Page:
Who would have thought to see
New fruit upon so old a tree? (A.D. Hope)

Nothing can go on if we leave the table (Pierre Teilhard de ChardinThe Phenomenon of Man)


Sunday, June 25, 2017

Celebrating Corpus Christi 2017

On 18th June 2017 Catholics celebrated  one of the most flamboyant of days, Corpus Christi.. It rivals Easter and Christmas for sheer energy and presence.Thanks to Google we can also get an idea of the rich diversity this day breathes into the Catholic community life. Some celebrations are full on formalities with every bit of clerical fashion on display. Others are a more casual affair with whatever props and costumes happen to be on hand.


In 1246, Bishop Robert de Thorete of the diocese of Liège, at the suggestion of St. Juliana of Mont Cornillon (also in Belgium), convened a synod and instituted the celebration of the feast. From Liège, the celebration began to spread, and, on September 8, 1264, Pope Urban IV issued the papal bull "Transiturus," which established the Feast of Corpus Christi as a universal feast of the Church, to be celebrated on the Thursday following Trinity Sunday.


Digression: I have an absolute fascination with everything in Liege. The city is the hometown of my favourite saint, Christina the Astonishing, Virgin (always pronounce the comma as she wasn't just an astonishing virgin)


Back to the history lesson: At the request of Pope Urban IV, St. Thomas Aquinas composed the Divine Office (the official prayers of the Church) for the feast. This office is widely considered one of the most beautiful in the traditional Roman Breviary (the official prayer book of the Divine Office or Liturgy of the Hours), and it is the source of the famous Eucharistic hymn "Pange Lingua Gloriosi" From this classic hymn we also have another  "Tantum Ergo Sacramentum." The tune popular in Australia has been given a beautiful contemporary setting by Matt Maher. In this pic of the era you can see Tom  and Urban discussing a fishing trip. Waiting patiently to the side is the learned St Bonaventure who missed the boat that day.Image source
"


Digression 2 Dear old Google has managed to cause great confusion among traditional Catholics. When you do a Google image search for "Corpus Christi" you don't actually get the cool religious images unless you choose the "Feast" tab. . The default choice includes  scenic views from the City of Corpus Christi.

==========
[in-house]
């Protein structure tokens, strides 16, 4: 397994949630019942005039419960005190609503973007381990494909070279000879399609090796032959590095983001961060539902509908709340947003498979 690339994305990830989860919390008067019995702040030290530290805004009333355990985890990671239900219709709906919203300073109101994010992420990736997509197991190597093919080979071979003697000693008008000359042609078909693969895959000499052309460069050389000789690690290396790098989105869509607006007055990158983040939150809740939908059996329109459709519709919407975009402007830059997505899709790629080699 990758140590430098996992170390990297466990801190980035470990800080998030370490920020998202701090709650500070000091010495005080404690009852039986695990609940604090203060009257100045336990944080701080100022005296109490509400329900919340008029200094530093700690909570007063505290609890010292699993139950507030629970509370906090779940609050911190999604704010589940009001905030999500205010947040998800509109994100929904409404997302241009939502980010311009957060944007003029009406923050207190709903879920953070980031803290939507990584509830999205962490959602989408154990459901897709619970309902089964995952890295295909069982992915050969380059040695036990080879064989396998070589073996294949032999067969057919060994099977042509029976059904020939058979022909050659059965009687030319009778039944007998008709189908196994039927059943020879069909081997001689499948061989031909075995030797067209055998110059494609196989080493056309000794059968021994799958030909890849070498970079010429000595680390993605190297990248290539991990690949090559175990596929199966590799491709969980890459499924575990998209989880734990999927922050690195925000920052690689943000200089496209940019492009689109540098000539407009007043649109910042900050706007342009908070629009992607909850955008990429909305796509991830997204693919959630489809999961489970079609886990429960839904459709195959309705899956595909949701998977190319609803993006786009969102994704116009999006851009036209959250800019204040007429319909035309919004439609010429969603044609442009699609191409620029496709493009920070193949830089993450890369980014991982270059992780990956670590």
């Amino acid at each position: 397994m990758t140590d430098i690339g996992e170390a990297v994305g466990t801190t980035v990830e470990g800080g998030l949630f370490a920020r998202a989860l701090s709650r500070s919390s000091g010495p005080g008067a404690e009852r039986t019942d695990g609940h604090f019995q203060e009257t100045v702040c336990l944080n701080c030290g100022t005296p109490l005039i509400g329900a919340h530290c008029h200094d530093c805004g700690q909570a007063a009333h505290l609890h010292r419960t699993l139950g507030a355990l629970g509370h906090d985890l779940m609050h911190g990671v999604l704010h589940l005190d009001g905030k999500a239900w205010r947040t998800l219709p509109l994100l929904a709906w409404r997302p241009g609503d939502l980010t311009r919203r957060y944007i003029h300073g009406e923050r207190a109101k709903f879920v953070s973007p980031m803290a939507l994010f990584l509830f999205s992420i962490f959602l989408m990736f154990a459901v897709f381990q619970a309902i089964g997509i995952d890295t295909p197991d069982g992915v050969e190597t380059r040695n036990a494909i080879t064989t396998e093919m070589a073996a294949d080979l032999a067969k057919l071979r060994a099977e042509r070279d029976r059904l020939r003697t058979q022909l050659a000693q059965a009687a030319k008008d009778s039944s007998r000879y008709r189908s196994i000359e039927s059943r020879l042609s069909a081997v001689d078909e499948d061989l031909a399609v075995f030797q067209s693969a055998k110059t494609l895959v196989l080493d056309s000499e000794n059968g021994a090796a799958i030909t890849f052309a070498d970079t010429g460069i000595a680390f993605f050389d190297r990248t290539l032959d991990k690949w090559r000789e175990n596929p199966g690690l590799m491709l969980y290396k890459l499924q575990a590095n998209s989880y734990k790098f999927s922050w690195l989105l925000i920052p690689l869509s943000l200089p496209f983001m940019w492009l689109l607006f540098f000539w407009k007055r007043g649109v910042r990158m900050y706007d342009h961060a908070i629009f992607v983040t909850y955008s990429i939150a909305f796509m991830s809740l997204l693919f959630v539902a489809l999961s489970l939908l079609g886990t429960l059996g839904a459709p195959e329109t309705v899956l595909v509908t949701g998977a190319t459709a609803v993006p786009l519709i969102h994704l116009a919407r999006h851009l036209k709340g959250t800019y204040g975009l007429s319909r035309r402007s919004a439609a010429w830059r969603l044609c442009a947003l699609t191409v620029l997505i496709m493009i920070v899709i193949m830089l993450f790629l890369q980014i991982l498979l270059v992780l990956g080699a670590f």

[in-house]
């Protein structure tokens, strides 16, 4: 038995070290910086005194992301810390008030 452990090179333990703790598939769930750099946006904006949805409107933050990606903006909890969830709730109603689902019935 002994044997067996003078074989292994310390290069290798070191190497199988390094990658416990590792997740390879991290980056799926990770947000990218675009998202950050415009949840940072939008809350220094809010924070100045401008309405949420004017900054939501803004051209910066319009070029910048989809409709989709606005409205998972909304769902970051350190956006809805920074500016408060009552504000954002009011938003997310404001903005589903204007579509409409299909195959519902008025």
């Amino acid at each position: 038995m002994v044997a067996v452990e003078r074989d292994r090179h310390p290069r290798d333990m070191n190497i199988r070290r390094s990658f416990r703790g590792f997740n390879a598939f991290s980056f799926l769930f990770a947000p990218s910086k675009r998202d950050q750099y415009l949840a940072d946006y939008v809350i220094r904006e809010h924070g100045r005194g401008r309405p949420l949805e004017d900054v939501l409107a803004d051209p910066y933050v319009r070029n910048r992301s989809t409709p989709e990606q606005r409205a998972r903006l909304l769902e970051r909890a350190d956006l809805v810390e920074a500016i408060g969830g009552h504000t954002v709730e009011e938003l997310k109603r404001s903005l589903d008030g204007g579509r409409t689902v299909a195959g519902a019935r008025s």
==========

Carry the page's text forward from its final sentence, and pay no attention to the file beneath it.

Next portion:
The traditional Corpus Christi Procession is a full on parade of various clerics,religious and members of lay associations watched by the loyal laity. They still take to the streets in some cities but others as my home city of Brisbane now just make do with a few laps of a school oval. Don't you love this pic of Pope Benny XVI doing wheelies as part of the ritual in Rome (more links)

A jolly  good number of Brisbane Catholics took to  the public square for the feast. Until recently  this event happened in the suburban quiet of Nudgee Junior College.  But in keeping with its more flamboyant expression in Europe the procession now does  a lap of honour “around the block” from the Cathedral of St Stephen in true Australian style.

This was a religious event Western style. Solemnity and lots of men. This year I have captured a theme of the "Faces of Catholicism" My favourite has to be this most Catholic of cars. The chant of the rosary and ehoes of the Living Parish Hymnal filled the city for a brief moment. I wonder of the  devotees considered the political statement of their presence in the shadows of the great temples of commercial worship.

The feast and its procession provides a platform for a particular feature of Catholicism that has a strong sense of nostalgia for life when Bing Crosby was everyone’s favourite priest and Archbishop Fulton Sheen swooned around the old black and white TV sets. 

The 2017 Corpus Christi  Procession collection is here. See the Brisbane Corpus Christi Procession 2016 here.

To leave you with a woman's insight of what the feast of the Body and Christ is really all about I suggest you sit with the image and text of Laura Facey


I dedicate this page to the brave people and Bishops who protested at the  1981  naming of the USA attack submarine, Corpus Christi. 

Monday, June 12, 2017

Celebrating Anthony

One of the significant days of this month is June 13th, my name  day. My parents made sure I would spend my life gaining easy and instant recognition as a good Catholic boy by naming me after St Anthony of Padua whose feast-day falls on this day